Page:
Chickens start laying eggs when they become adults. Backyard production egg breeds like the red star and the black star can lay as early as 15 weeks, though most lay a little later than that. Heritage breeds, which are the type I raise, can take up to 26 weeks to start laying. I have had some in the past that have taken all of 26 weeks and even a couple more weeks than that. This year I got lucky and one of my gold laced Wyandotte’s started laying this weekend. She is 17 weeks old. It is cause for celebration. Of the original ten I got this spring, I have four left. The buff Orpington is starting to look like she is maturing and could be laying in a couple of weeks. The other two, a silver laced and a gold laced Wyandotte, are still a ways off before I will be looking for eggs. It was nice that it happened while I was home, though I must say RangerSir has certainly stepped in a fill the role of lead chicken wrangler quite well this summer. I missed seeing the stages as they grew, but they likely did not know I was gone.
Yesterday I had a third hen go broody on me. AGH! I have six layers and three nest boxes this should be more than enough, and suddenly I am running short.
I have been going out several times a day and taking the ladies out of the boxes, carrying them far away ( you can read that to mean out of the coop, out of the chicken run, well in the free range area with the working the ladies). Yet they return home, so the next time I go out and check they are back in the nest box. Broody hens have a different personality and do lots of talking. Each time I enter the coop they issue all sorts of warning in with sounds telling to me that they are busy and I best go away. They are not squawks, but sort of a muttering and cursing under their breath letting me know I am disturbing them. It is also the time they are likely to peck at you to get you to leave them and their imaginary eggs alone.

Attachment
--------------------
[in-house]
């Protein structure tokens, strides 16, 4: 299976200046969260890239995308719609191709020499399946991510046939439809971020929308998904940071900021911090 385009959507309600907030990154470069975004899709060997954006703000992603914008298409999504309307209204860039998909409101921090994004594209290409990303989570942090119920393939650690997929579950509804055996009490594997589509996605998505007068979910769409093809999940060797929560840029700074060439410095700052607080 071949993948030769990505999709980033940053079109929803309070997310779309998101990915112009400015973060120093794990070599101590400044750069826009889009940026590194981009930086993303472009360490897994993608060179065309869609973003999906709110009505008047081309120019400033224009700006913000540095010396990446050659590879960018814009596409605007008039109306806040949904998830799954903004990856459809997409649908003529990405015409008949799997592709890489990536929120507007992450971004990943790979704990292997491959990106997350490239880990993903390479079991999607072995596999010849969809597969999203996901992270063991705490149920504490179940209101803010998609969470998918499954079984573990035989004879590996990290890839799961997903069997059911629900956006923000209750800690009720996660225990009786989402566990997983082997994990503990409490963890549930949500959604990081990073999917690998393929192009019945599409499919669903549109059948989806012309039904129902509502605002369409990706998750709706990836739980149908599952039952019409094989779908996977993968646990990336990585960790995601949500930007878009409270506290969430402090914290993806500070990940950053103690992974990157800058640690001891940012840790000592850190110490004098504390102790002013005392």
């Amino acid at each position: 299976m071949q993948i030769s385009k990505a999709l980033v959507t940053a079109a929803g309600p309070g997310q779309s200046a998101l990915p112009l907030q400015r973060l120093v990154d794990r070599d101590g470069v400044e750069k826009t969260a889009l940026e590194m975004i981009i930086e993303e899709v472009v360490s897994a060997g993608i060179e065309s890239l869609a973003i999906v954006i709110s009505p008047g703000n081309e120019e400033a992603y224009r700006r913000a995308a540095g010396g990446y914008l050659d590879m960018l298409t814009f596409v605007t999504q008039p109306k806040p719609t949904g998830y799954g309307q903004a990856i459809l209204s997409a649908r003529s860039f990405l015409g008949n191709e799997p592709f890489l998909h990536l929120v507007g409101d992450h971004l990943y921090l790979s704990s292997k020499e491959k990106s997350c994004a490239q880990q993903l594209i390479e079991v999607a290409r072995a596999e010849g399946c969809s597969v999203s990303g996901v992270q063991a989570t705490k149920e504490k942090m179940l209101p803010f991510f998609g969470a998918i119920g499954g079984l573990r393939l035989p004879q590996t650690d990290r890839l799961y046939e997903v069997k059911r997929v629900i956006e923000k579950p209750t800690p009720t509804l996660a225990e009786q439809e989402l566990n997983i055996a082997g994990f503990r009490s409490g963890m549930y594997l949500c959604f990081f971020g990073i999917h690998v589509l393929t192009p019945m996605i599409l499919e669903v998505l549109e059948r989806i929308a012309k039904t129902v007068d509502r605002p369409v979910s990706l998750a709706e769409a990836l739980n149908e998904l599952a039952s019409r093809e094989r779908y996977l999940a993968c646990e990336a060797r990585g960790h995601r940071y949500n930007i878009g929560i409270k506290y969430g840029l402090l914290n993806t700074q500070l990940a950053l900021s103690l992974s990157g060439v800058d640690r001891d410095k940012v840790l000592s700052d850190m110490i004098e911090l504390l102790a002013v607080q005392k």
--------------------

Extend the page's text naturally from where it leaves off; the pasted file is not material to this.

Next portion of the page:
I must tell you all that hens temps get a little higher when they go broody, keeping the nursery warm. I am extremely cold blooded and I love to reach my hand under them and feel the nearly hot place under their breast feathers the birds have for their imaginary chicks. That hot spot is what you need to break if you hope to stop all this. You remove them to a place where they can not nest and they cool off. In days when everyone had flocks, some birds who were good mothers were allowed to raise a brood of chicks. If no chicks were wanted, the person responsible for gathering eggs did just what I do, throw them out (though I suspect they did not pick them up and spend as much time getting them out of the coop as I do.) Today many folks have “exhibition pens” they can put a broody hen into. It is a wire cage, with no bedding and no nest, but plenty of fresh water and food. Within two or three days this whole broody mess is over.
I am sure you are wondering, if it is that simple why don’t I just get on with it and stopping talking about it. Some breeds are broodier than others, and mine are some of the breeds least likely to go broody. In the past I have always been able to shake this behavior with just pulling them out several times a day. I don’t have an exhibition pen, but do use a extra wire dog crate as my isolation chamber when I need it. Unfortunately right now my new chicks that are still not fully integrated in to the flock are using it as part of their shelter. The other problem is space. I am running two flocks, my adult flock and juvenile flock. That means I am using some of the free space in my shed to make a second temporary coop. The whole idea of juggling all that to make a 3rd area in my shed to for a no-more-broodiness set up seems like a lot of hassle. But I have set a deadline of Monday. If at least one of them does not get over this they will be asked to cool their jets in the dog crate.